A current Twitter employee said several other members of the site’s privacy and security unit also had resigned.
The Federal Trade Commission, which reached a consent decree with Twitter in May, said it was “tracking the developments at Twitter with deep concern.”
“No CEO or company is above the law, and companies must follow our consent decrees,” said Douglas Farrar, the FTC’s director of public affairs. “Our revised consent order gives us new tools to ensure compliance, and we are prepared to use them.”
Twitter entered into the consent decree with the FTC after allegations that it deceptively used email and phone numbers it said it was collecting for security purposes to target users with advertising. The FTC alleged that this violated a 2011 consent decree it had reached with the company.
The new decree required Twitter to start enhanced privacy and security programs, which were to be audited by a third party. Under that program, Twitter is required to conduct a privacy assessment of any new products it launches.
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The Slack message cited Twitter owner Musk’s return-to-office directive but also noted that the departures were different from other protest moves because the quick release of products and changes without effective security reviews was “extremely dangerous” for users.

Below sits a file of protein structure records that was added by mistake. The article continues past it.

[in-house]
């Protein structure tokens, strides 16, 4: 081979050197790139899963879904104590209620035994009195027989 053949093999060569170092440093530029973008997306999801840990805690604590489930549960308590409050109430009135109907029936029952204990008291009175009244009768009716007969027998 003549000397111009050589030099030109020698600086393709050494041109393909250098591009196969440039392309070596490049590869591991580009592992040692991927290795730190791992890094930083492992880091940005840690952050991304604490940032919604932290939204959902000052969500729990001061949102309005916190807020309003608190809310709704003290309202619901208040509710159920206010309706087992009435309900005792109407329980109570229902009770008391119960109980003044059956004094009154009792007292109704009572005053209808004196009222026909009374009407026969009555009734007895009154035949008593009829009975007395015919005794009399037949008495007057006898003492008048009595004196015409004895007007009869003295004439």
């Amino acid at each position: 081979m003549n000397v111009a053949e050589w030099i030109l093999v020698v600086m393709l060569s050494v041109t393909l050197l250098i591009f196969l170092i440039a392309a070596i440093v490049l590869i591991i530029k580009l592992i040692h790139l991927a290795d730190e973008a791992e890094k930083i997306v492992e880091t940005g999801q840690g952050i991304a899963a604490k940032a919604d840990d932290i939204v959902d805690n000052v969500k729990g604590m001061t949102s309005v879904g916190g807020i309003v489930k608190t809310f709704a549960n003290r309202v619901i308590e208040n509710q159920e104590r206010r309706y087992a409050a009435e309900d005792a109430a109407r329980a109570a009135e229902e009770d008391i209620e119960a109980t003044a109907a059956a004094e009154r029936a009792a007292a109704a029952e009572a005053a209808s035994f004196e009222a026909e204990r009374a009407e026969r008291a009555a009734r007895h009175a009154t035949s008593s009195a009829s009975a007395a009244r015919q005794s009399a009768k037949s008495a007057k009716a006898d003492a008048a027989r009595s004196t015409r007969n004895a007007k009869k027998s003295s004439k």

It said engineers would have to take on the burden of certifying that the products complied with Federal Trade Commission agreements, putting them at substantial personal legal risk.
The message also posted a link to Whistleblower Aid, a law firm that represented former security head Peiter Zatko when he filed a complaint this year with the Securities and Exchange Commission and other officials citing alleged violations related to the FTC.
Other employees said they were taking paid time off Thursday as a demonstration of disapproval.
Kissner, who had been brought in by Zatko, was admired inside Twitter and seen as a crucial backstop amid the recent chaos.
“Twitter has had several major security incidents over the last several years due to poor internal controls and a permissive data architecture,” said Alex Stamos, a former head of data security at Facebook and Yahoo. “The team [assembled by] Dr. Kissner made serious strides to closing these flaws, as Twitter is required to do by FTC consent decree.”
Zakrzewski reported from Washington, DC
This is a developing story. Check back for updates.